Andrew G. Vajna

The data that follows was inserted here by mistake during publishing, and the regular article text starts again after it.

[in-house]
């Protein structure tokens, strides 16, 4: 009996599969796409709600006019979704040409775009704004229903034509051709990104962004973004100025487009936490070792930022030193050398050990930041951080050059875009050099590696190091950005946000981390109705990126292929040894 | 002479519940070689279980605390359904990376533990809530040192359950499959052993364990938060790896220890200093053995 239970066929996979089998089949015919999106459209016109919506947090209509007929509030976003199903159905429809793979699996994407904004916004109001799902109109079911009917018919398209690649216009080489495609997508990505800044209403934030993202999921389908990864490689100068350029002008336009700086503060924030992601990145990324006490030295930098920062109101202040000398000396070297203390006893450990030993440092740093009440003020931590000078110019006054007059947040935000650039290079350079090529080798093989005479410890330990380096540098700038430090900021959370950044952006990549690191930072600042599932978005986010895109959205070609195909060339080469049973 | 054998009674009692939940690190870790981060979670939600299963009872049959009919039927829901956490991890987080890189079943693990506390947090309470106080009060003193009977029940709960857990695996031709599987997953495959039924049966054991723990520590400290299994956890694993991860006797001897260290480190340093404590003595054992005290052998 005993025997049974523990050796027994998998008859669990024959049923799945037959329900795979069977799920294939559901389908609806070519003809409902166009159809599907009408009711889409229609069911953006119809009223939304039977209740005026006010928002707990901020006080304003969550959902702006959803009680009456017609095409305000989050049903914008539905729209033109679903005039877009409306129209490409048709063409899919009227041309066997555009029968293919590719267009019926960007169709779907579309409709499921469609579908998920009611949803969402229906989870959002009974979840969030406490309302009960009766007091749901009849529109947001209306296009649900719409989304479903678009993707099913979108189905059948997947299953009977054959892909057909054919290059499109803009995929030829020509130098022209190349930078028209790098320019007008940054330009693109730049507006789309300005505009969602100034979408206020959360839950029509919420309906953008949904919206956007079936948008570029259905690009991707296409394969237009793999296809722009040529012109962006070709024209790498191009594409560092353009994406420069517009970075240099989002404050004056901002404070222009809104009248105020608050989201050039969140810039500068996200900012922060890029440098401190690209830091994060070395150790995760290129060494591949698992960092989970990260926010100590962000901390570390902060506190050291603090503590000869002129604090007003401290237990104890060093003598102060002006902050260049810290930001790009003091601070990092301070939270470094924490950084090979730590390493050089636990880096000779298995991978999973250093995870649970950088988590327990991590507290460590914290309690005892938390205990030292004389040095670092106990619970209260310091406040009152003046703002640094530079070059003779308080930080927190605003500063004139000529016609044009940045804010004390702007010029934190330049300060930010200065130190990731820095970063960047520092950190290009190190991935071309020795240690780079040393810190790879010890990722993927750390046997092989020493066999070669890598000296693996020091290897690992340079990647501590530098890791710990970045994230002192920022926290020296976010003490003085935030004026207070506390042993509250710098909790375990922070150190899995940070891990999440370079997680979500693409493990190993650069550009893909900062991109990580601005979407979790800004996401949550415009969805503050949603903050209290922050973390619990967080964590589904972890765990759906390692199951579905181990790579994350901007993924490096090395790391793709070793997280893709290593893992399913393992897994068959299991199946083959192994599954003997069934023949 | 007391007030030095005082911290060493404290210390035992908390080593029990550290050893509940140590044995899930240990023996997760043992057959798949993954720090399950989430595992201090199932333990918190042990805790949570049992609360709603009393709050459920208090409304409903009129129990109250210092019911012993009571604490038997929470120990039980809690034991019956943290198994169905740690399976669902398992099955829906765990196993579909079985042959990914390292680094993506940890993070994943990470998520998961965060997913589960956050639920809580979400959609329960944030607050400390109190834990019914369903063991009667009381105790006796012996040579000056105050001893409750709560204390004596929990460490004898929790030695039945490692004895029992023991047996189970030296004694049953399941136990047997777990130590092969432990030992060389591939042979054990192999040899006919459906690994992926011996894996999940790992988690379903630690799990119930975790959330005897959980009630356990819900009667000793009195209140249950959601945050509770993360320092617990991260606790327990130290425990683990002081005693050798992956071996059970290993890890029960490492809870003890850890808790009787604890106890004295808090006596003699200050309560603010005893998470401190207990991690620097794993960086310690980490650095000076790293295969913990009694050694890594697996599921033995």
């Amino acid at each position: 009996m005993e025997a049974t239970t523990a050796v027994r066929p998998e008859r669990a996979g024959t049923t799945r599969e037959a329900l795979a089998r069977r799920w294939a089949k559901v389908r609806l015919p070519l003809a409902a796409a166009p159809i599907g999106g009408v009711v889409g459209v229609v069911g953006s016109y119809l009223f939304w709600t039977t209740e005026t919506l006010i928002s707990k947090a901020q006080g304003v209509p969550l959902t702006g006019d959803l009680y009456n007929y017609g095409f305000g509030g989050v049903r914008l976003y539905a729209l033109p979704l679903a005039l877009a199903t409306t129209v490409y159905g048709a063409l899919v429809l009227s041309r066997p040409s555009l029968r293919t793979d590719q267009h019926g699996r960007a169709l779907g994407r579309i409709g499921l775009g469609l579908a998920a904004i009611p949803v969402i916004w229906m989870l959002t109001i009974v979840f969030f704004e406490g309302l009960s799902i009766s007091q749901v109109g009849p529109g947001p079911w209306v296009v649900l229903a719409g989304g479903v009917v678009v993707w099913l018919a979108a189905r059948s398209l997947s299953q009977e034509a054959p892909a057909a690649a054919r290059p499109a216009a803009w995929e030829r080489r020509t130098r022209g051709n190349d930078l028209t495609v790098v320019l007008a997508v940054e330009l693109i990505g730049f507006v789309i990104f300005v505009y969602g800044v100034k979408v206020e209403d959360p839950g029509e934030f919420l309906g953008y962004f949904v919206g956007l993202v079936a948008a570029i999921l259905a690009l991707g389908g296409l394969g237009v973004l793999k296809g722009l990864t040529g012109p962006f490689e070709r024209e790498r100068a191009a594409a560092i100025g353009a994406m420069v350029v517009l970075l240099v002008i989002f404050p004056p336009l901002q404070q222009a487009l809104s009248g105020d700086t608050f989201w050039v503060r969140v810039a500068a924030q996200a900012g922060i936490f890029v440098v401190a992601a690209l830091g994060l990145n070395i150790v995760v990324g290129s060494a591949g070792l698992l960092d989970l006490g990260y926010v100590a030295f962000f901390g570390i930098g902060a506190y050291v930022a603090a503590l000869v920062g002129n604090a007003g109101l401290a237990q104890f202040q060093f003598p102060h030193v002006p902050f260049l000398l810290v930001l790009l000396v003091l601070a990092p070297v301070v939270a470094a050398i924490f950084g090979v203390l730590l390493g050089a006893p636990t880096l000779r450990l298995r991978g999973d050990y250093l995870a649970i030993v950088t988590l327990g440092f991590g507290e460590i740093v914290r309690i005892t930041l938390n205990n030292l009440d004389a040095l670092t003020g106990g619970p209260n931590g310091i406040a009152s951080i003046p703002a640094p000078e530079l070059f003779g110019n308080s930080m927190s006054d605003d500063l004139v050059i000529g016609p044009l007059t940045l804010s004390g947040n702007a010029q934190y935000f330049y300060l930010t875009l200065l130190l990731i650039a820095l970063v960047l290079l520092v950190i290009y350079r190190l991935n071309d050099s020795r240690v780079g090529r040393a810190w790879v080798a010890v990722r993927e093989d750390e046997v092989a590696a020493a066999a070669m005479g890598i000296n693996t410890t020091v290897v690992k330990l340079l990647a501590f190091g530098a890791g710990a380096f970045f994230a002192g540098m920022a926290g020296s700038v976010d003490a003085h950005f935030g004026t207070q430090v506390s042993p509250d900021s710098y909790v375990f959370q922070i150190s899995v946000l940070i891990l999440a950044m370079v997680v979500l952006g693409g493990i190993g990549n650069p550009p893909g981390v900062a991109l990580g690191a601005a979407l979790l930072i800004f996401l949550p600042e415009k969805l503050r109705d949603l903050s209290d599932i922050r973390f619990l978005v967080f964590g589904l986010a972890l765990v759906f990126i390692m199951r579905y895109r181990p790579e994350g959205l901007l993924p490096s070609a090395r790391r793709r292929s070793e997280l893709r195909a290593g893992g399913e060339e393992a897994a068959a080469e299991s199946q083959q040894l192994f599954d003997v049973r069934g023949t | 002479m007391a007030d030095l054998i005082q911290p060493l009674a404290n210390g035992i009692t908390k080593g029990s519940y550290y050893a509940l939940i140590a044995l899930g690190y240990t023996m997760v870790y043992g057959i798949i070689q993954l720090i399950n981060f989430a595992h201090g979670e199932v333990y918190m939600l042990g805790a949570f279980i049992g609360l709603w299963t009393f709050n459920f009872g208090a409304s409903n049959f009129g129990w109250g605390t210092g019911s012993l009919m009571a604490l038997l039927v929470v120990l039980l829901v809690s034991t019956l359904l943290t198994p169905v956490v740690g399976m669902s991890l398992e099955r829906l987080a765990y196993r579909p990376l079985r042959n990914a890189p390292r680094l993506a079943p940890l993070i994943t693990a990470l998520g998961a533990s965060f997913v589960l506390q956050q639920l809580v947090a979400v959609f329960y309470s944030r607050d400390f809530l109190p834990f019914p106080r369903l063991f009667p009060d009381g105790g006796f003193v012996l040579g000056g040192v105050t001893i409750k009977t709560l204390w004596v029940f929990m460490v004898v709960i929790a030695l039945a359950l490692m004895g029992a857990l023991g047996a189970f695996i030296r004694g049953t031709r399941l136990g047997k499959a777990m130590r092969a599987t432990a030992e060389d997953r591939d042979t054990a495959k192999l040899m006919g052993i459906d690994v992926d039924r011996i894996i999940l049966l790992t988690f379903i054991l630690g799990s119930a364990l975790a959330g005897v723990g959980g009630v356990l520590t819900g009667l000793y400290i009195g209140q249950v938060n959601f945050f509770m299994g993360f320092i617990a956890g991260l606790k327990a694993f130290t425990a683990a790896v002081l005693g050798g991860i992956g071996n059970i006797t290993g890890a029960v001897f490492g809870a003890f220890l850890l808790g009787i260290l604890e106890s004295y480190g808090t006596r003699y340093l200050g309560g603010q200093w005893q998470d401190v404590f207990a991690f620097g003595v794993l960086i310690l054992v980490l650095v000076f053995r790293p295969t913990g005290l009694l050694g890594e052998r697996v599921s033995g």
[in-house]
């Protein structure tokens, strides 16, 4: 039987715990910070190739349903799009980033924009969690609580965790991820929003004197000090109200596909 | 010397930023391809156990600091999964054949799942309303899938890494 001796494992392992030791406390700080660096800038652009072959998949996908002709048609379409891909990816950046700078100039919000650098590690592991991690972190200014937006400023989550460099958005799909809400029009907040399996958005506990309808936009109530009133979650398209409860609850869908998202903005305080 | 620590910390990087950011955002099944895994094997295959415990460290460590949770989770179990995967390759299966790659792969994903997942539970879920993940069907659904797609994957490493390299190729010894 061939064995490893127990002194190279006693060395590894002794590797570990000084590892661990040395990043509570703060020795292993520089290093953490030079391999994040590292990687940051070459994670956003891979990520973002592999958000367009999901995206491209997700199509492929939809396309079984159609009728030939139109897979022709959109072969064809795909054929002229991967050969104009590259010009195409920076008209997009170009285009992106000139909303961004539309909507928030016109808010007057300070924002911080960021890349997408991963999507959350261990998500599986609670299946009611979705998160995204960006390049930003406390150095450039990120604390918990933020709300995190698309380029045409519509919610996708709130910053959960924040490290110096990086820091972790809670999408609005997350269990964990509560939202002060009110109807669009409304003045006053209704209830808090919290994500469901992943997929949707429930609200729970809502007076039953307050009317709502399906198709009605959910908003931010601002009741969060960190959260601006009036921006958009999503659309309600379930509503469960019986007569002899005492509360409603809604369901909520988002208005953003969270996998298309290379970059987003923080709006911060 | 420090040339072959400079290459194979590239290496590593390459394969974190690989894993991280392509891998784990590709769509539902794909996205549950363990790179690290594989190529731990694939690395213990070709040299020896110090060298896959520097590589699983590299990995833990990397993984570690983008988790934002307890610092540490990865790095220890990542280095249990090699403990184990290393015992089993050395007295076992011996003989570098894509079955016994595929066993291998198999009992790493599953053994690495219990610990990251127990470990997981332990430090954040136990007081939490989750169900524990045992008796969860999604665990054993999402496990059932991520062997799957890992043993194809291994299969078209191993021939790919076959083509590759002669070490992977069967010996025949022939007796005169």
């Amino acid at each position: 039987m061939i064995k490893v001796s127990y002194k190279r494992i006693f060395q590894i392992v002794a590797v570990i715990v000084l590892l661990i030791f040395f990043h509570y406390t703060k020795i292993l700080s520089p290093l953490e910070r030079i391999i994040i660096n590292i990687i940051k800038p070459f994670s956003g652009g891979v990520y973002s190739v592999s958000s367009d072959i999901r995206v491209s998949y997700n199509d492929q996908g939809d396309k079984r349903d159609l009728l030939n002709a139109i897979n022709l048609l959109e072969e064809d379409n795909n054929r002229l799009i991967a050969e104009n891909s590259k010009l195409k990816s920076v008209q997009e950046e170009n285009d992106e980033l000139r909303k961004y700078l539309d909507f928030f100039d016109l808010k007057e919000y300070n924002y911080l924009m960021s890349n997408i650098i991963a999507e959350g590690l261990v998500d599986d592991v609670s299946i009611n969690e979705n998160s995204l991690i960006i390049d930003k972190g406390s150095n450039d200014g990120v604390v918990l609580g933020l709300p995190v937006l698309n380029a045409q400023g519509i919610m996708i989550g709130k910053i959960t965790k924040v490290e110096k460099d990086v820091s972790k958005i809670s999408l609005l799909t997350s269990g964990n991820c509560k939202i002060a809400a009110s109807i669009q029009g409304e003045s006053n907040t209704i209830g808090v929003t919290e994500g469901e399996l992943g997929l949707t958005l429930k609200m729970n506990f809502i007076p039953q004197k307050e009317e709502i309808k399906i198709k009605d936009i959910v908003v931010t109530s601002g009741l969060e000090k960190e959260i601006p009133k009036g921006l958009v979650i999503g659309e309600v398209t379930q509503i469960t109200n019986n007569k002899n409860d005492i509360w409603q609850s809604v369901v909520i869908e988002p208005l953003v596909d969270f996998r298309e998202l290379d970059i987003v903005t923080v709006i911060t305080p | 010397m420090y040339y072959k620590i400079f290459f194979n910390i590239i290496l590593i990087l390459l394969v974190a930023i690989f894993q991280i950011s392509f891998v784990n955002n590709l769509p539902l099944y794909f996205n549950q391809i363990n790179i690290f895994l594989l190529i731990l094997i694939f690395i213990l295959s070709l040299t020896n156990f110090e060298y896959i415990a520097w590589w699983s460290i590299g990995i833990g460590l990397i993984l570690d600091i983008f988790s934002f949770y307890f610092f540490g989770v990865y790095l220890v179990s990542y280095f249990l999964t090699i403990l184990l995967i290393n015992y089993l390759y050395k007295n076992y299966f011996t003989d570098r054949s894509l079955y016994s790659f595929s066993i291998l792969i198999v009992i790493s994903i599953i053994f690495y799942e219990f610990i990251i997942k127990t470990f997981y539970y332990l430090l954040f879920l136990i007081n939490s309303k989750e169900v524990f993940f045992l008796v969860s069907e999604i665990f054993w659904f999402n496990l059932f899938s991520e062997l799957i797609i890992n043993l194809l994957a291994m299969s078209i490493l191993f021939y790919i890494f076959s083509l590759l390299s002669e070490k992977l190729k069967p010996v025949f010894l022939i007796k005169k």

Andy Vajna was born in Budapest. In 1956 at the age of 12, he fled from Hungary and with the support of Red Cross he made his way alone to Canada. Vajna launched his career in the entertainment industry with his purchase of motion picture theaters in the Far East. He founded Panasia Films Limited in Hong Kong in 1976. Vajna met with Mario Kassar at the 1975 Cannes Film Festival, then he and Kassar formed Carolco. In 1982, Vajna was a founder and then president of the American Film Marketing Association. During that same year, Vajna and Kassar made their film production debut. In December 1989, Vajna sold all his interest in Carolco and formed Cinergi Productions, Inc. to engage in the financing, development, production and distribution of major event motion pictures. As part of its business plan, Cinergi has formed an alliance with The Walt Disney Company for distribution of Cinergi motion pictures in the United States, Canada and Latin America. Vajna has never forgotten his Hungarian roots and always tried to help the Hungarian film industry. He also actively participated in the distribution of Motion Pictures in Hungary eventually having a 70% share of the Hungarian box office. In 1989 Vajna founded InterCom that has become a market leader and a distributor of many Hollywood studios, including 20th Century Fox, Warner Bros., Sony Pictures, Disney and MGM. In 2002 he founded Digic Pictures in Hungary which is a high-end animation studio. Since 2011 Andrew G. Vajna has been working as Government Commissioner in charge of the Hungarian film industry. In the same year he conceived Hungarian National Film Fund with the mission to contribute to the production of Hungarian films or co-productions that provide art and entertainment for moviegoers and bring significant success both domestically and on an international level. Under the Vajna era Hungarian movies financed by the Hungarian National Film Fund won altogether more than 130 international awards (including a Golden Globe award for Best Foreign Language Film) while the number of foreign films produced in Hungary increased significantly.

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